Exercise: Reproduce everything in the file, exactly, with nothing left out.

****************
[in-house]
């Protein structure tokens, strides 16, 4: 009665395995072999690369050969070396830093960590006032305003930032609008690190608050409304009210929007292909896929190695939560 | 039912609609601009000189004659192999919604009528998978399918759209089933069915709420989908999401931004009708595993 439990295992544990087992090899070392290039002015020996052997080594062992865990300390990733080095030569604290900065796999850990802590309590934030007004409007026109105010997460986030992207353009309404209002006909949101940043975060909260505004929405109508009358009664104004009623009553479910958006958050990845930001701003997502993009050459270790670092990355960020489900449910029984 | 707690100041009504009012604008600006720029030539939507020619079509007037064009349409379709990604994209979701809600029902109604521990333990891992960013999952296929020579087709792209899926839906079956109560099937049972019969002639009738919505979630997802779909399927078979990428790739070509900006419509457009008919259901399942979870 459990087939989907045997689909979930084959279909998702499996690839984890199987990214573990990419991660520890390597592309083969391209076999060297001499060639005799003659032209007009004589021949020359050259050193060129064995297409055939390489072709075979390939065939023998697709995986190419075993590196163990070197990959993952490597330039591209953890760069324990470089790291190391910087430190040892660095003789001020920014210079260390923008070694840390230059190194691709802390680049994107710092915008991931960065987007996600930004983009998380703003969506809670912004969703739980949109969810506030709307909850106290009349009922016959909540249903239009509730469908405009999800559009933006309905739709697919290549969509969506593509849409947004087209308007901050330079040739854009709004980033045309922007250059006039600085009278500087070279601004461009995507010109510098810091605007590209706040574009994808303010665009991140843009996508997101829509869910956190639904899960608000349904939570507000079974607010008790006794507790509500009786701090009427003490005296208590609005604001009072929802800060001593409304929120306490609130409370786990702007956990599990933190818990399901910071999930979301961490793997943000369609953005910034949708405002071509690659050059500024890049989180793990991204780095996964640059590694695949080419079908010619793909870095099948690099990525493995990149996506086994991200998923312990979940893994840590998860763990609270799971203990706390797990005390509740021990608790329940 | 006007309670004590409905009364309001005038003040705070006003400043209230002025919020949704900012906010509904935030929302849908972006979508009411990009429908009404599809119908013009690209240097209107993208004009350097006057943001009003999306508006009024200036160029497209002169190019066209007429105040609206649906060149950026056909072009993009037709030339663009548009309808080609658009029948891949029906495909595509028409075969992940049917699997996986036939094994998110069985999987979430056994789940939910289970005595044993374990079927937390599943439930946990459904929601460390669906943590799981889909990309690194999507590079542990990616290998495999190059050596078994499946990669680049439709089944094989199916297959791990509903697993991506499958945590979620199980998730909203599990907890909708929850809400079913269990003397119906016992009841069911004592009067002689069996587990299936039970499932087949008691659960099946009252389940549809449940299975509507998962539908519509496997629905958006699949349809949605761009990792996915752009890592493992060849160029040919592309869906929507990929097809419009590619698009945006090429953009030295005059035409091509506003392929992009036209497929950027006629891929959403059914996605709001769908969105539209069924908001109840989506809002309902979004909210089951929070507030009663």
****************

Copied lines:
[in-house]
């Protein structure tokens, strides 16, 4: 009665395995072999690369050969070396830093960590006032305003930032609008690190608050409304009210929007292909896929190695939560 | 039912609609601009000189004659192999919604009528998978399918759209089933069915709420989908999401931004009708595993 439990295992544990087992090899070392290039002015020996052997080594062992865990300390990733080095030569604290900065796999850990802590309590934030007004409007026109105010997460986030992207353009309404209002006909949101940043975060909260505004929405109508009358009664104004009623009553479910958006958050990845930001701003997502993009050459270790670092990355960020489900449910029984 | 707690100041009504009012604008600006720029030539939507020619079509007037064009349409379709990604994209979701809600029902109604521990333990891992960013999952296929020579087709792209899926839906079956109560099937049972019969002639009738919505979630997802779909399927078979990428790739070509900006419509457009008919259901399942979870 459990087939989907045997689909979930084959279909998702499996690839984890199987990214573990990419991660520890390597592309083969391209076999060297001499060639005799003659032209007009004589021949020359050259050193060129064995297409055939390489072709075979390939065939023998697709995986190419075993590196163990070197990959993952490597330039591209953890760069324990470089790291190391910087430190040892660095003789001020920014210079260390923008070694840390230059190194691709802390680049994107710092915008991931960065987007996600930004983009998380703003969506809670912004969703739980949109969810506030709307909850106290009349009922016959909540249903239009509730469908405009999800559009933006309905739709697919290549969509969506593509849409947004087209308007901050330079040739854009709004980033045309922007250059006039600085009278500087070279601004461009995507010109510098810091605007590209706040574009994808303010665009991140843009996508997101829509869910956190639904899960608000349904939570507000079974607010008790006794507790509500009786701090009427003490005296208590609005604001009072929802800060001593409304929120306490609130409370786990702007956990599990933190818990399901910071999930979301961490793997943000369609953005910034949708405002071509690659050059500024890049989180793990991204780095996964640059590694695949080419079908010619793909870095099948690099990525493995990149996506086994991200998923312990979940893994840590998860763990609270799971203990706390797990005390509740021990608790329940 | 006007309670004590409905009364309001005038003040705070006003400043209230002025919020949704900012906010509904935030929302849908972006979508009411990009429908009404599809119908013009690209240097209107993208004009350097006057943001009003999306508006009024200036160029497209002169190019066209007429105040609206649906060149950026056909072009993009037709030339663009548009309808080609658009029948891949029906495909595509028409075969992940049917699997996986036939094994998110069985999987979430056994789940939910289970005595044993374990079927937390599943439930946990459904929601460390669906943590799981889909990309690194999507590079542990990616290998495999190059050596078994499946990669680049439709089944094989199916297959791990509903697993991506499958945590979620199980998730909203599990907890909708929850809400079913269990003397119906016992009841069911004592009067002689069996587990299936039970499932087949008691659960099946009252389940549809449940299975509507998962539908519509496997629905958006699949349809949605761009990792996915752009890592493992060849160029040919592309869906929507990929097809419009590619698009945006090429953009030295005059035409091509506003392929992009036209497929950027006629891929959403059914996605709001769908969105539209069924908001109840989506809002309902979004909210089951929070507030009663």